Adrian Short
Fri Jan 24 14:50:31 +0000 2020

So @metpoliceuk are launching live #FacialRecognition to supposedly catch people wanted for serious crimes. This is a bad idea in principle: People should be free to walk down the street without being identified. But let's do the math: Does it even work? #LFR @bbw1984 @libertyhq

Let's start with some assumptions: The police say they're only looking for people wanted for serious crimes. So maybe that's 1 in 1,000 people. And let's assume the system is pretty accurate. When it flags up someone as a suspect it gets it right 90% of the time. #LFR

And when the system decides that someone *isn't* a suspect, it gets that right 90% of the time too. Sounds good. So the people that the system flags as a suspect get stopped by the police and they search and question them. #LFR

We might assume that this system that's 90% accurate will mean that most of the people that get stopped will be suspects. The police will be spending most of their time questioning people they're actually looking for and will rarely stop people who aren't wanted by mistake. #LFR

Here's what would happen: 99.11% of the people stopped under a system like this would be stopped in error. For every 9 genuine suspects stopped the police would also be stopping 999 people they're not looking for. 1 in 10 of the suspects would evade detection too. #LFR

This seems counter-intuitive: How can a system that's supposedly very accurate - making the right call in 90% of individual cases - produce so many errors? Why would so many entirely innocent people be having their lives disrupted by being stopped by police? #LFR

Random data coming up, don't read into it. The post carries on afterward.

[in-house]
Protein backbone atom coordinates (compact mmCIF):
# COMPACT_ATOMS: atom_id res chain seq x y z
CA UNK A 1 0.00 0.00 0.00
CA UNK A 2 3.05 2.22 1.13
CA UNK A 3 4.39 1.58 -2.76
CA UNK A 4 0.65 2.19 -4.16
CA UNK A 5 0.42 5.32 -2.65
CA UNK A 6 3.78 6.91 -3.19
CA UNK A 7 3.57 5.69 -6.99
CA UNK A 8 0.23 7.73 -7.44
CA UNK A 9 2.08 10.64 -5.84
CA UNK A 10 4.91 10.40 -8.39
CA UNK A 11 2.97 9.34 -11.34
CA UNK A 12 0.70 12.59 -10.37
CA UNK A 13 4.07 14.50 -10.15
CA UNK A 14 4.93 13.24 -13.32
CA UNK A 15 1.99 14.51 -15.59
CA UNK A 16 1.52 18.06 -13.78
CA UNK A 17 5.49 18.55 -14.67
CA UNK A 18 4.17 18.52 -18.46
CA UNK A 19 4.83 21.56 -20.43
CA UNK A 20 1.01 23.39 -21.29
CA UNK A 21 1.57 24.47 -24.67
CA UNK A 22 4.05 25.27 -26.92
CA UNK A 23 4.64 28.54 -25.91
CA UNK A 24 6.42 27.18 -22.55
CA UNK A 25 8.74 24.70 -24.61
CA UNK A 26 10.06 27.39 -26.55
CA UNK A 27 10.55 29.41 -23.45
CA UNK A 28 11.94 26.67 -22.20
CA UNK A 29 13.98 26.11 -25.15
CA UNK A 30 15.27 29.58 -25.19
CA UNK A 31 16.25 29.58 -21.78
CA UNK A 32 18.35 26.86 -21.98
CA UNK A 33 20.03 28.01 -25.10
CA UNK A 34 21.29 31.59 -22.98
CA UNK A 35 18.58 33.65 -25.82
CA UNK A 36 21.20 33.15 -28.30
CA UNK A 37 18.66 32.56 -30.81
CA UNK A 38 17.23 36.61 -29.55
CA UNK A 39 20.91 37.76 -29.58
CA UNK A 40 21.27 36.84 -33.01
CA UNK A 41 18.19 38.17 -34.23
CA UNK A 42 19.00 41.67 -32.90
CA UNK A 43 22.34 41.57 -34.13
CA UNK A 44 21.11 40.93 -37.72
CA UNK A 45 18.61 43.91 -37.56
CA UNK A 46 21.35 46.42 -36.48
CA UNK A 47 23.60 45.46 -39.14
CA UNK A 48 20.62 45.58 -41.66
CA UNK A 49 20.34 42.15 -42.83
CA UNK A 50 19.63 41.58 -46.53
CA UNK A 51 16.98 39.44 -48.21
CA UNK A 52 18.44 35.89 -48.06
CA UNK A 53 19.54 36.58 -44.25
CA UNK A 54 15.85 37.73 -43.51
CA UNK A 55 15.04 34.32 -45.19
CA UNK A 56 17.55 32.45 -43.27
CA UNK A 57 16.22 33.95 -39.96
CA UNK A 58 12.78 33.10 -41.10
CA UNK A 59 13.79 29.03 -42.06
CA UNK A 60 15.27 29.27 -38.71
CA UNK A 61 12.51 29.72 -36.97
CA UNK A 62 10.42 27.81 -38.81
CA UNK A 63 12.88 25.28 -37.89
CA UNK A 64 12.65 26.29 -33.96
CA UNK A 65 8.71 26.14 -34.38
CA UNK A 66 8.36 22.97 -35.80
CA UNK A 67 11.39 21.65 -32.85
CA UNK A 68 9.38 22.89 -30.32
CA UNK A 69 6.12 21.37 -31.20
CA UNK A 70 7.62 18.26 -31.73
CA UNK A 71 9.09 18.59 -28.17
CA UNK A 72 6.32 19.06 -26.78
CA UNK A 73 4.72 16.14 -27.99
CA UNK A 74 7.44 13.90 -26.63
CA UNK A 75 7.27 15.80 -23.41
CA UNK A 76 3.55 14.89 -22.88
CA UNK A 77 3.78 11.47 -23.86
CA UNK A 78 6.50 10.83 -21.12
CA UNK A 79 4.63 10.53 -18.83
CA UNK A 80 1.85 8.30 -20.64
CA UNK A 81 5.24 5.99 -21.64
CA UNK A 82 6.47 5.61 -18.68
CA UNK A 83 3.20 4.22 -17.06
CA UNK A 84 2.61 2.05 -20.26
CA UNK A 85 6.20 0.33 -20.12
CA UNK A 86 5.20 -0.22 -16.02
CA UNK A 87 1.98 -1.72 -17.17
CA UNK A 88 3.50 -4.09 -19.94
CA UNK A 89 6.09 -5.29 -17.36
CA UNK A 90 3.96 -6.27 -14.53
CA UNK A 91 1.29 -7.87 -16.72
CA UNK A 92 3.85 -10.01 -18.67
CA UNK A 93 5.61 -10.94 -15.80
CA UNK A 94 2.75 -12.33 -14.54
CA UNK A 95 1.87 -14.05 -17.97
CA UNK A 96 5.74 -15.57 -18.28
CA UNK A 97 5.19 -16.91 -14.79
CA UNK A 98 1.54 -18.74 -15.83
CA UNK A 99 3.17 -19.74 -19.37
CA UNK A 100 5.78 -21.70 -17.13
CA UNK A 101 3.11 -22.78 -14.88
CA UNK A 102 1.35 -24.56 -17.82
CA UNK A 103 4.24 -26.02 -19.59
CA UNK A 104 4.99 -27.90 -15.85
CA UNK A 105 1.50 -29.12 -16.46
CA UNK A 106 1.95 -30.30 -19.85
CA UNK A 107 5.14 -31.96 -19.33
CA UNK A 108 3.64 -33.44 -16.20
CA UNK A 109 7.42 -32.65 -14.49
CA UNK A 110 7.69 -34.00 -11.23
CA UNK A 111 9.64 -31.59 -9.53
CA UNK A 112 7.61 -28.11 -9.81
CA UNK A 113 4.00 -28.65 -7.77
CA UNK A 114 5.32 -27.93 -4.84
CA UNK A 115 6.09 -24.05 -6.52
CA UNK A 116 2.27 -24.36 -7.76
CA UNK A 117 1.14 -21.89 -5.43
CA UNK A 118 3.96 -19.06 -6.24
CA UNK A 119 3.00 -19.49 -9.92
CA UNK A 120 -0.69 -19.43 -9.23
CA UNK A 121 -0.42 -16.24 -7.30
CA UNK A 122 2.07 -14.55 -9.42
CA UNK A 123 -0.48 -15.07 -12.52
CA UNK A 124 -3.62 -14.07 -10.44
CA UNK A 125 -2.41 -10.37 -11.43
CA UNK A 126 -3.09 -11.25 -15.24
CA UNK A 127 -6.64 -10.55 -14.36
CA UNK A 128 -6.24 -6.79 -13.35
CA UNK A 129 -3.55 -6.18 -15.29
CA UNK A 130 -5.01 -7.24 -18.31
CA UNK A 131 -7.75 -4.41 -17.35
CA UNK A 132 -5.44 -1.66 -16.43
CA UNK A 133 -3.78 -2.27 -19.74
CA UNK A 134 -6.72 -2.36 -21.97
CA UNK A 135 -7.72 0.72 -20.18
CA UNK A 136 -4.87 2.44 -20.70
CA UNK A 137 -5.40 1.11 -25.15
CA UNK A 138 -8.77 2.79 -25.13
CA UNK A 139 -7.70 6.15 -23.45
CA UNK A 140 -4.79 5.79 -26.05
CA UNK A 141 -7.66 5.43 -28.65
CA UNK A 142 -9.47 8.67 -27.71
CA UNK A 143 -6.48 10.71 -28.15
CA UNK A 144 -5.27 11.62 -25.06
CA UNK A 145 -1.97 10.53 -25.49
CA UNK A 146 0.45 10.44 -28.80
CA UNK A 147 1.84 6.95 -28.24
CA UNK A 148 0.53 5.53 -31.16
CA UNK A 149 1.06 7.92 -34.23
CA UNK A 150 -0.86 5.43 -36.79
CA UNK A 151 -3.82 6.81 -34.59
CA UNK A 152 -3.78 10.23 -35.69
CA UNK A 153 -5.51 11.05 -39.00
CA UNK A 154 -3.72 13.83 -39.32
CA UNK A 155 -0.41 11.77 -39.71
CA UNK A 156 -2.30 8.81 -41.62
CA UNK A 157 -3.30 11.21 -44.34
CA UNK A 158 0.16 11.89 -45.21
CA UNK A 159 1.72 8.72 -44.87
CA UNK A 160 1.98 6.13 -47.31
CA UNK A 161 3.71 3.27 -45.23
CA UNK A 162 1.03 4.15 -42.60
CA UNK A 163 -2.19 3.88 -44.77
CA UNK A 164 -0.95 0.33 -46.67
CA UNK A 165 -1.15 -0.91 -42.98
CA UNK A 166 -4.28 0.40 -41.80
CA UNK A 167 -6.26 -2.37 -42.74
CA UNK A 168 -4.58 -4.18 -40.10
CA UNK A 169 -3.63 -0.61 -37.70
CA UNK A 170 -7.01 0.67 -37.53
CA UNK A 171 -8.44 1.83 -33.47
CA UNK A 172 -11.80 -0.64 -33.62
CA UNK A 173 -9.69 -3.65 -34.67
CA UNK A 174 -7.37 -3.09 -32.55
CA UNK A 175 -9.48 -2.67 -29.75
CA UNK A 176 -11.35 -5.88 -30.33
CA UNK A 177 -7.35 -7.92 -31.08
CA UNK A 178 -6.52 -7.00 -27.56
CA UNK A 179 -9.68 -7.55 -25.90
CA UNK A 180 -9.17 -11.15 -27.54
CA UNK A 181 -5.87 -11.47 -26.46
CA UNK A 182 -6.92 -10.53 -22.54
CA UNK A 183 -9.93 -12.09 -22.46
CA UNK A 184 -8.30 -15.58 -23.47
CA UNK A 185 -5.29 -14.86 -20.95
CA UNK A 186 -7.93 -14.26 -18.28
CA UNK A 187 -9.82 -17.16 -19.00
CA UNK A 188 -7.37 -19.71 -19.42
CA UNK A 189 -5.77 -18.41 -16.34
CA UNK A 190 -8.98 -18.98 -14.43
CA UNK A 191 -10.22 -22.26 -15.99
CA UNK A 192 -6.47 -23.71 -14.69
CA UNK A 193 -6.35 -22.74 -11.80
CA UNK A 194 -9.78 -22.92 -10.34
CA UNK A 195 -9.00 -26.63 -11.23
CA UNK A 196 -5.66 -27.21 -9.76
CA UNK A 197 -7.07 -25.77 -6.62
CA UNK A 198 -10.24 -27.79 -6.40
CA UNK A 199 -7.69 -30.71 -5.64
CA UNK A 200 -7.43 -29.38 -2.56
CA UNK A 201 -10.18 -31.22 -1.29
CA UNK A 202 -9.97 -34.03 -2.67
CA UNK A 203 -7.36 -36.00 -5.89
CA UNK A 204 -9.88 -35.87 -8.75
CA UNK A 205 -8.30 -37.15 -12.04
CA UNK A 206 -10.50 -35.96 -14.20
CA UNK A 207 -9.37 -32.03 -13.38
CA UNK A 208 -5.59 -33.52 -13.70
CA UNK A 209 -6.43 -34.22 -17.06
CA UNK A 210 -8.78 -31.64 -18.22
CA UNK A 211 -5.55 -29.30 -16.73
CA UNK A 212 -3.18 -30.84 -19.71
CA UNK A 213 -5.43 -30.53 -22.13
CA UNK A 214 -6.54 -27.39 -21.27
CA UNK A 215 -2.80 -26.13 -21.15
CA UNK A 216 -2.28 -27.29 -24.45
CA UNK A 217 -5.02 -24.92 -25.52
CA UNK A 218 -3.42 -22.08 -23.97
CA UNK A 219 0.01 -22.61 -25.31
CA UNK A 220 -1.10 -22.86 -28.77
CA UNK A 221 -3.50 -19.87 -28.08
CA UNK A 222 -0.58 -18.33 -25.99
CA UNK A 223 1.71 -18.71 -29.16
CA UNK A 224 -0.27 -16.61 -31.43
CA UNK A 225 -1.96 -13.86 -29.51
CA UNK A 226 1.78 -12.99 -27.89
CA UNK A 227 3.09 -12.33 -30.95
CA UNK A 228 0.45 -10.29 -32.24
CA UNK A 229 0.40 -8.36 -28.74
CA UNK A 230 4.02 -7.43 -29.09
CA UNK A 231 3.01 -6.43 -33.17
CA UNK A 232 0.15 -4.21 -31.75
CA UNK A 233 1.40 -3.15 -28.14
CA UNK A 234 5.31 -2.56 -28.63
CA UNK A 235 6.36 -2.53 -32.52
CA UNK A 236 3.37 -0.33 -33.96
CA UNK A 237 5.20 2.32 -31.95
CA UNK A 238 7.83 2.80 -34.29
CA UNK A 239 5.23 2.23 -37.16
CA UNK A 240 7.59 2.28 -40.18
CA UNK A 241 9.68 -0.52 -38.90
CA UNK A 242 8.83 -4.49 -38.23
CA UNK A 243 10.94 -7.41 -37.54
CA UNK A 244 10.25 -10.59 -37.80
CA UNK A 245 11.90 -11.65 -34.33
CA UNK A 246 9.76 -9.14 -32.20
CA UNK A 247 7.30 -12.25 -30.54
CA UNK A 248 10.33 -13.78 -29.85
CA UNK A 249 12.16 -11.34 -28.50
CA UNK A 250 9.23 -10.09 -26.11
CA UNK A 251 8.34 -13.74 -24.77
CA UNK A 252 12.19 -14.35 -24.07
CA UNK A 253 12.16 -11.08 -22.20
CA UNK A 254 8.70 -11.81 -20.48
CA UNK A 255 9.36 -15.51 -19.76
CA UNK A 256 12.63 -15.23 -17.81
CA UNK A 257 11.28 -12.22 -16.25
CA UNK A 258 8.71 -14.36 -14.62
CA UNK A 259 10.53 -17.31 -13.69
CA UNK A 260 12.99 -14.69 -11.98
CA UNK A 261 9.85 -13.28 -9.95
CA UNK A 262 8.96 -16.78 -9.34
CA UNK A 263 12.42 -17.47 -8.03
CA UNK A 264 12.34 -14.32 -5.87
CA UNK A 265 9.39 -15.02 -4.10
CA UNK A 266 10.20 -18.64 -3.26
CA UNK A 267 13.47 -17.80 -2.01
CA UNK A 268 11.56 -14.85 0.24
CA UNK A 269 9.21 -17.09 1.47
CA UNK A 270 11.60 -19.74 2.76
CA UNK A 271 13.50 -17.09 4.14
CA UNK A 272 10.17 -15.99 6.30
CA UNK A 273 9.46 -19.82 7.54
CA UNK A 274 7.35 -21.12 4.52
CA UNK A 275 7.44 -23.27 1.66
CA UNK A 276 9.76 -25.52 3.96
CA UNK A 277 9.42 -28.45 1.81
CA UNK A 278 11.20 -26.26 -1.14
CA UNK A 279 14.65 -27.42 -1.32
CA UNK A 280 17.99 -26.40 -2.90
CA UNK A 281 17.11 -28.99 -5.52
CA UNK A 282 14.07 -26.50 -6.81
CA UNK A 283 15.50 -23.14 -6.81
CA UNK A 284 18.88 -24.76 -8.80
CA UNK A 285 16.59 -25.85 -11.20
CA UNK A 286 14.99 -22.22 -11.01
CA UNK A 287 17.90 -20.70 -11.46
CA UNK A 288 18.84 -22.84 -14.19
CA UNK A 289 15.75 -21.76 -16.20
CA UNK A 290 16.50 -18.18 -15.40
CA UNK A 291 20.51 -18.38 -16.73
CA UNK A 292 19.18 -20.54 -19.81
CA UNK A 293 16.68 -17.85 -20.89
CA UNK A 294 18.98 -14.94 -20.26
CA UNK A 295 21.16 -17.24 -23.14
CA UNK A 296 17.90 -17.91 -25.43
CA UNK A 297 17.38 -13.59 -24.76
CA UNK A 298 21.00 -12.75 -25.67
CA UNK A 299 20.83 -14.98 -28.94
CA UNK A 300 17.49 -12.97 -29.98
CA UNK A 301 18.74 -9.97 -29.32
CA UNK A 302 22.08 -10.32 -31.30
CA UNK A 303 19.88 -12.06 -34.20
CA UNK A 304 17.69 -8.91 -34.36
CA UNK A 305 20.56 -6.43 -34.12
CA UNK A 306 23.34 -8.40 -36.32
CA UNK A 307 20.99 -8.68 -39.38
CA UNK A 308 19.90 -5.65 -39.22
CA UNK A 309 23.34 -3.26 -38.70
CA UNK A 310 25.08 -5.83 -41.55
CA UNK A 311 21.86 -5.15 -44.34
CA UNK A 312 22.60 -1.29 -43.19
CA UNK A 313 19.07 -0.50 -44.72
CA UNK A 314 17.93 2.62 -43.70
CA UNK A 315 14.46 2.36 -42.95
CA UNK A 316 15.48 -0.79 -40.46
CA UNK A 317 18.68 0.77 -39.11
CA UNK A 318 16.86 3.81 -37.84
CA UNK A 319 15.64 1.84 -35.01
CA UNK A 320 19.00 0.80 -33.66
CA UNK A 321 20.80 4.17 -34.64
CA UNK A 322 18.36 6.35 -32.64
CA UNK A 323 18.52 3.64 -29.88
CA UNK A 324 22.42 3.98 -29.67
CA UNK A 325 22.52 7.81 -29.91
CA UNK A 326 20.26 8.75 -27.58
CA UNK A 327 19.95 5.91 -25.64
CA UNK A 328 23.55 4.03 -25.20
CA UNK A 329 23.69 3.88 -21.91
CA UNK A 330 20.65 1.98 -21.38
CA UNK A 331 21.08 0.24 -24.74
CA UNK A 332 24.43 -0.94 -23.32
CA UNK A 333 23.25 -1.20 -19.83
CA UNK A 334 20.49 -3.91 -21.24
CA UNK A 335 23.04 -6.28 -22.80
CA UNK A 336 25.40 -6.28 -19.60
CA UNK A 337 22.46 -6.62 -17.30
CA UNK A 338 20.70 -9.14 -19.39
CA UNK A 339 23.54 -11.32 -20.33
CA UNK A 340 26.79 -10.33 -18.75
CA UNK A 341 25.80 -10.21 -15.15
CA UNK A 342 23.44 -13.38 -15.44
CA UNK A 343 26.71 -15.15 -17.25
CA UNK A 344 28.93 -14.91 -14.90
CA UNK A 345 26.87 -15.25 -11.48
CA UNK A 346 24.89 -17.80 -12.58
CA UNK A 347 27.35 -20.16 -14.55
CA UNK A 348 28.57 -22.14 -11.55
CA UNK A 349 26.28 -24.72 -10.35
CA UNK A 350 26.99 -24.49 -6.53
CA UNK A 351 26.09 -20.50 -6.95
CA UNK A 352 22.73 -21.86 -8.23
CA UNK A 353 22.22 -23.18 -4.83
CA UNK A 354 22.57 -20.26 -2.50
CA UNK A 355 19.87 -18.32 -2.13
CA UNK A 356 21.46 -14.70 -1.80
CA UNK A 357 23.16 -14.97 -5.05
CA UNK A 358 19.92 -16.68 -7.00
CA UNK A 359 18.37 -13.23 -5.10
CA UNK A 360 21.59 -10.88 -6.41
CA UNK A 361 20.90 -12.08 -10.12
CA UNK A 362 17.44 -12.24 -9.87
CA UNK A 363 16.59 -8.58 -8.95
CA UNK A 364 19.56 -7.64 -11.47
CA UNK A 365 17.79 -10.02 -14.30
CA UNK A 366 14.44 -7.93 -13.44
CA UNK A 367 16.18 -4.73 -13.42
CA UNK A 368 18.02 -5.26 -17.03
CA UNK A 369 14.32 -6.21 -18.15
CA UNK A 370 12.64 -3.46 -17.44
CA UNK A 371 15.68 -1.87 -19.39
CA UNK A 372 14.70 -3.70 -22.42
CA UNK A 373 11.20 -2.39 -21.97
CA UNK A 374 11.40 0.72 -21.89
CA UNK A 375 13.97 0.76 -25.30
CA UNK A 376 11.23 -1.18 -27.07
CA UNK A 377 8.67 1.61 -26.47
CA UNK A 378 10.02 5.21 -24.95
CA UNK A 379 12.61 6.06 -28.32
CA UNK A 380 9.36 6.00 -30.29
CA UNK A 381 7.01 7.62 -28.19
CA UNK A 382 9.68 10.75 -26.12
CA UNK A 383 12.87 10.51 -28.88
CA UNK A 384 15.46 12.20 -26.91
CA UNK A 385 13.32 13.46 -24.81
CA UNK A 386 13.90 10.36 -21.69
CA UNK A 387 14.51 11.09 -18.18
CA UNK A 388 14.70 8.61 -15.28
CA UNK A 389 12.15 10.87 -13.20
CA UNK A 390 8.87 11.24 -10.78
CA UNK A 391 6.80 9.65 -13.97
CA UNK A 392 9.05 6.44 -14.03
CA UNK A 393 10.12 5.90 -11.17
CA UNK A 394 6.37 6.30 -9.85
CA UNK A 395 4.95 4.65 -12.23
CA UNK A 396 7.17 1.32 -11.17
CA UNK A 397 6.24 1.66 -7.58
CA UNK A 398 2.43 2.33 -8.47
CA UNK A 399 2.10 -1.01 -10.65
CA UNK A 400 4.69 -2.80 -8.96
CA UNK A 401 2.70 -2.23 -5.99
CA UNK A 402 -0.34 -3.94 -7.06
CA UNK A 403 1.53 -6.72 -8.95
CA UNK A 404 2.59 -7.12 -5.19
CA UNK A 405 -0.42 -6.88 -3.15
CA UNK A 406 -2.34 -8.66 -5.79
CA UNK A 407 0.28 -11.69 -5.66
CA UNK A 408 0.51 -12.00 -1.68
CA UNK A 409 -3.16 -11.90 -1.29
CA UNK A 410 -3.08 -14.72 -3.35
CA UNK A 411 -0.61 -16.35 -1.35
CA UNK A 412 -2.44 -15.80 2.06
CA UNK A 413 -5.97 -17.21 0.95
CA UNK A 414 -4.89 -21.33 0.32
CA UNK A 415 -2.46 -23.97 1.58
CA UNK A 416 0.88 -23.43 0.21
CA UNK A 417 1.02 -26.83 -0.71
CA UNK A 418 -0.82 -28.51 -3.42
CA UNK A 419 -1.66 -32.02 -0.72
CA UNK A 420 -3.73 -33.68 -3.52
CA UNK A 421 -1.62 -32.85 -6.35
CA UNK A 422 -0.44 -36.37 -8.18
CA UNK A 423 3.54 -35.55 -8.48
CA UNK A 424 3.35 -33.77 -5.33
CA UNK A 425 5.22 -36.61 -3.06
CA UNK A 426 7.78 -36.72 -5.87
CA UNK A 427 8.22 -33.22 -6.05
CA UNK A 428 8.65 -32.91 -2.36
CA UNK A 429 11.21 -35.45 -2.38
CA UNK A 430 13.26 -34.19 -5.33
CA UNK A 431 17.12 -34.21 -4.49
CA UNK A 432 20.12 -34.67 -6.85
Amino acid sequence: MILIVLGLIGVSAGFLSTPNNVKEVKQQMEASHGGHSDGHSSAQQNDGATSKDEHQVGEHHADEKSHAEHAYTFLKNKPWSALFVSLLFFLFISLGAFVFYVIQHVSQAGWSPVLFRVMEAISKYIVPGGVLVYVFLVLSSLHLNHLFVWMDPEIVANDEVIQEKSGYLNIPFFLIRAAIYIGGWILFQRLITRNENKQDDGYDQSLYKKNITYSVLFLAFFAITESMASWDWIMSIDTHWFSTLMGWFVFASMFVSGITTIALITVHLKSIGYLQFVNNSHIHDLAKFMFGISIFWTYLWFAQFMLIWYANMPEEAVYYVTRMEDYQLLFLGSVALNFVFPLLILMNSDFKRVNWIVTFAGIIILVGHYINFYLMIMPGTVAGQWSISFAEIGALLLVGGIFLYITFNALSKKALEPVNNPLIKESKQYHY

Assuming a system like this would work much better than it actually would is the "base rate fallacy". People get this wrong because they fail to understand what happens when you apply an imperfect test to a population where you're looking for very few members. #LFR

Low prevalence is a killer for tests of discrimination unless those tests are at near-perfect accuracy. Even 90% accuracy isn't good enough because if you're only looking for one person in a thousand, nearly everyone you test *isn't* going to be someone you're looking for. #LFR

You want to drop that 90% accurate facial recognition system down to 70%? Now you're stopping 428 people in error for every genuine suspect, while letting 3 in 10 of the real suspects evade detection too. 99.77% of people stopped will be stopped in error. #LFR

I'm no expert but this strikes me as a fucking bad idea. It's also literally the kind of thinking and system that a police state would implement, because people who support "catch the bad guys at all costs" know that those costs are always borne by others. #LFR #FacialRecognition